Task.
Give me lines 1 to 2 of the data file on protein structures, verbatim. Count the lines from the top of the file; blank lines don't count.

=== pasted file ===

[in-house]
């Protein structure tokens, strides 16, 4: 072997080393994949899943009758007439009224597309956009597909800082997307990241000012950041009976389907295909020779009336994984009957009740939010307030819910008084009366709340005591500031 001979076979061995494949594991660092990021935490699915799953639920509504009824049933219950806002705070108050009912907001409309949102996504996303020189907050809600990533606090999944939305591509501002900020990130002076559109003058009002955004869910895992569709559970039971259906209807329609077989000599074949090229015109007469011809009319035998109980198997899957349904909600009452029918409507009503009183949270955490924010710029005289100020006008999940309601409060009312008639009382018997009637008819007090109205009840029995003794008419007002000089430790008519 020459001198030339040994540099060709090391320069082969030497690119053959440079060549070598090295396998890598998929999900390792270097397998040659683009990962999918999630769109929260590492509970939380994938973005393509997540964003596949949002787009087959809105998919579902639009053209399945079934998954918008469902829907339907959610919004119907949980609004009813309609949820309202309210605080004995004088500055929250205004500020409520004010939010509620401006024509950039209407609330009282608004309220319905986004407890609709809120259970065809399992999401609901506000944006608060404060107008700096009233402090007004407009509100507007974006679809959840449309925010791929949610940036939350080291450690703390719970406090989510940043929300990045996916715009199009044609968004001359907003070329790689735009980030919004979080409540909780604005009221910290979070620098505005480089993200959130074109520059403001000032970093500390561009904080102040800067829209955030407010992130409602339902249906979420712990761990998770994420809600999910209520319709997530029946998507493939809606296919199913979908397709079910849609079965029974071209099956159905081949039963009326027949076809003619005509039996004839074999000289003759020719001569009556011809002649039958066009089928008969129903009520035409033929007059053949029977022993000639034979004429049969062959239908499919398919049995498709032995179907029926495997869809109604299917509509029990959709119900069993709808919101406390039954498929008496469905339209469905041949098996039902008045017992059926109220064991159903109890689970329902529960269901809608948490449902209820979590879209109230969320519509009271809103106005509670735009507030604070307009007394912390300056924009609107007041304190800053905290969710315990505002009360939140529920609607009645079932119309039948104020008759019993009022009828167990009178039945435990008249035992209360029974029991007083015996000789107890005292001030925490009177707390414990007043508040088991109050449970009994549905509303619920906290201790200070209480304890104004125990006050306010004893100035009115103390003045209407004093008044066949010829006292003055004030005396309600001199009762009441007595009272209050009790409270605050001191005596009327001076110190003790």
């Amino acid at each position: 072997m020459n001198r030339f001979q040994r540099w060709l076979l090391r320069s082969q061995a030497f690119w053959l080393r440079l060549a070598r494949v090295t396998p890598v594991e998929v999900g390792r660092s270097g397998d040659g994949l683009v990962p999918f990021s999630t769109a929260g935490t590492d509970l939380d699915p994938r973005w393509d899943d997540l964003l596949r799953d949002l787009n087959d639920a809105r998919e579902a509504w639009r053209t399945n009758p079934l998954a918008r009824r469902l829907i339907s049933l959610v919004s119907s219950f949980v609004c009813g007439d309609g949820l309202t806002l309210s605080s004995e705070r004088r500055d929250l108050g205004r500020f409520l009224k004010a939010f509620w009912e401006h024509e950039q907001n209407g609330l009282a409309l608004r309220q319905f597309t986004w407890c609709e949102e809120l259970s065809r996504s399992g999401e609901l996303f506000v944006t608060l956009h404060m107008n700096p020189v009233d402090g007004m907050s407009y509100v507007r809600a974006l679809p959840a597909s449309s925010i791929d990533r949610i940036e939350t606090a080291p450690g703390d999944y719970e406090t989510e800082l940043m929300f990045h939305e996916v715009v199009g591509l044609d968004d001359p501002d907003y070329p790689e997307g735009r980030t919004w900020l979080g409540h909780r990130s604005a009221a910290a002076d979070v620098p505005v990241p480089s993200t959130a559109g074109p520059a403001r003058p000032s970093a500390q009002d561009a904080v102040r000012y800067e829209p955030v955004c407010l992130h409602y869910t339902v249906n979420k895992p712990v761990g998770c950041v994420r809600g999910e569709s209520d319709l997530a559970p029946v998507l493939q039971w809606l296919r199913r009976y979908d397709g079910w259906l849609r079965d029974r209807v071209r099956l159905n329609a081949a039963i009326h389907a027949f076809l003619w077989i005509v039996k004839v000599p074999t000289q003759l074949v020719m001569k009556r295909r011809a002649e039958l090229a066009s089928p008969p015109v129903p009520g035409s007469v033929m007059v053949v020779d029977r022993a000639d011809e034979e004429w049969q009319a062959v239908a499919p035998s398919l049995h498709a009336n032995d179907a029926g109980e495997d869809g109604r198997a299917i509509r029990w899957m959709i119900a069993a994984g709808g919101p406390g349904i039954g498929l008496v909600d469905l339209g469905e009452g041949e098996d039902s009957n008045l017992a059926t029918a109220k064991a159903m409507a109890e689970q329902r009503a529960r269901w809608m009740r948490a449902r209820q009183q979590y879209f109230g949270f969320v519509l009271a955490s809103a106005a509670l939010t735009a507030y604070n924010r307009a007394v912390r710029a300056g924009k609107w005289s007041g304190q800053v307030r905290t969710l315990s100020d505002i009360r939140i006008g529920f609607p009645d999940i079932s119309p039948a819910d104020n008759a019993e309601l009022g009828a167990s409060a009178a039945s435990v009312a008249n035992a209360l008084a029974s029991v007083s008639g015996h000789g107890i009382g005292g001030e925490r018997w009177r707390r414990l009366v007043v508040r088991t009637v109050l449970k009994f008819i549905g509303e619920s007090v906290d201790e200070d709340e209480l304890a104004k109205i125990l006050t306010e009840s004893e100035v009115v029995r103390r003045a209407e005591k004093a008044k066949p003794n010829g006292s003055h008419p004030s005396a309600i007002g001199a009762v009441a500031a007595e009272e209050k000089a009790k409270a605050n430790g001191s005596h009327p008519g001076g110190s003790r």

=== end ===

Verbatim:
[in-house]
């Protein structure tokens, strides 16, 4: 072997080393994949899943009758007439009224597309956009597909800082997307990241000012950041009976389907295909020779009336994984009957009740939010307030819910008084009366709340005591500031 001979076979061995494949594991660092990021935490699915799953639920509504009824049933219950806002705070108050009912907001409309949102996504996303020189907050809600990533606090999944939305591509501002900020990130002076559109003058009002955004869910895992569709559970039971259906209807329609077989000599074949090229015109007469011809009319035998109980198997899957349904909600009452029918409507009503009183949270955490924010710029005289100020006008999940309601409060009312008639009382018997009637008819007090109205009840029995003794008419007002000089430790008519 020459001198030339040994540099060709090391320069082969030497690119053959440079060549070598090295396998890598998929999900390792270097397998040659683009990962999918999630769109929260590492509970939380994938973005393509997540964003596949949002787009087959809105998919579902639009053209399945079934998954918008469902829907339907959610919004119907949980609004009813309609949820309202309210605080004995004088500055929250205004500020409520004010939010509620401006024509950039209407609330009282608004309220319905986004407890609709809120259970065809399992999401609901506000944006608060404060107008700096009233402090007004407009509100507007974006679809959840449309925010791929949610940036939350080291450690703390719970406090989510940043929300990045996916715009199009044609968004001359907003070329790689735009980030919004979080409540909780604005009221910290979070620098505005480089993200959130074109520059403001000032970093500390561009904080102040800067829209955030407010992130409602339902249906979420712990761990998770994420809600999910209520319709997530029946998507493939809606296919199913979908397709079910849609079965029974071209099956159905081949039963009326027949076809003619005509039996004839074999000289003759020719001569009556011809002649039958066009089928008969129903009520035409033929007059053949029977022993000639034979004429049969062959239908499919398919049995498709032995179907029926495997869809109604299917509509029990959709119900069993709808919101406390039954498929008496469905339209469905041949098996039902008045017992059926109220064991159903109890689970329902529960269901809608948490449902209820979590879209109230969320519509009271809103106005509670735009507030604070307009007394912390300056924009609107007041304190800053905290969710315990505002009360939140529920609607009645079932119309039948104020008759019993009022009828167990009178039945435990008249035992209360029974029991007083015996000789107890005292001030925490009177707390414990007043508040088991109050449970009994549905509303619920906290201790200070209480304890104004125990006050306010004893100035009115103390003045209407004093008044066949010829006292003055004030005396309600001199009762009441007595009272209050009790409270605050001191005596009327001076110190003790």